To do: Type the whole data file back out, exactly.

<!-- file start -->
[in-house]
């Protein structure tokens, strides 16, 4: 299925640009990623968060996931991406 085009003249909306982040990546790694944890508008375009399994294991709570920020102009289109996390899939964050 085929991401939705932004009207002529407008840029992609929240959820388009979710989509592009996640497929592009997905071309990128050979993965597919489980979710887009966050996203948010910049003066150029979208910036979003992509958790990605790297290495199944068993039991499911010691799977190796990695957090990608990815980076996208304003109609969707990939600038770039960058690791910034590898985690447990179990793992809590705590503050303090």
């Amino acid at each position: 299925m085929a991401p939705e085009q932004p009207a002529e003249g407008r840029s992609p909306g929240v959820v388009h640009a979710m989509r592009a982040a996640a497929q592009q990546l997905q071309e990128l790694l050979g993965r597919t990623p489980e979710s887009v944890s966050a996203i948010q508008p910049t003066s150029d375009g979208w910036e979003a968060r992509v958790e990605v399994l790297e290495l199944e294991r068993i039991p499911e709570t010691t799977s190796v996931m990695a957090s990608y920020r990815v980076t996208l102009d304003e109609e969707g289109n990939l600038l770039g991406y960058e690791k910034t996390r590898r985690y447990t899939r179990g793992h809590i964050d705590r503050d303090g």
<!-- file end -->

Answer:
[in-house]
């Protein structure tokens, strides 16, 4: 299925640009990623968060996931991406 085009003249909306982040990546790694944890508008375009399994294991709570920020102009289109996390899939964050 085929991401939705932004009207002529407008840029992609929240959820388009979710989509592009996640497929592009997905071309990128050979993965597919489980979710887009966050996203948010910049003066150029979208910036979003992509958790990605790297290495199944068993039991499911010691799977190796990695957090990608990815980076996208304003109609969707990939600038770039960058690791910034590898985690447990179990793992809590705590503050303090």
């Amino acid at each position: 299925m085929a991401p939705e085009q932004p009207a002529e003249g407008r840029s992609p909306g929240v959820v388009h640009a979710m989509r592009a982040a996640a497929q592009q990546l997905q071309e990128l790694l050979g993965r597919t990623p489980e979710s887009v944890s966050a996203i948010q508008p910049t003066s150029d375009g979208w910036e979003a968060r992509v958790e990605v399994l790297e290495l199944e294991r068993i039991p499911e709570t010691t799977s190796v996931m990695a957090s990608y920020r990815v980076t996208l102009d304003e109609e969707g289109n990939l600038l770039g991406y960058e690791k910034t996390r590898r985690y447990t899939r179990g793992h809590i964050d705590r503050d303090g």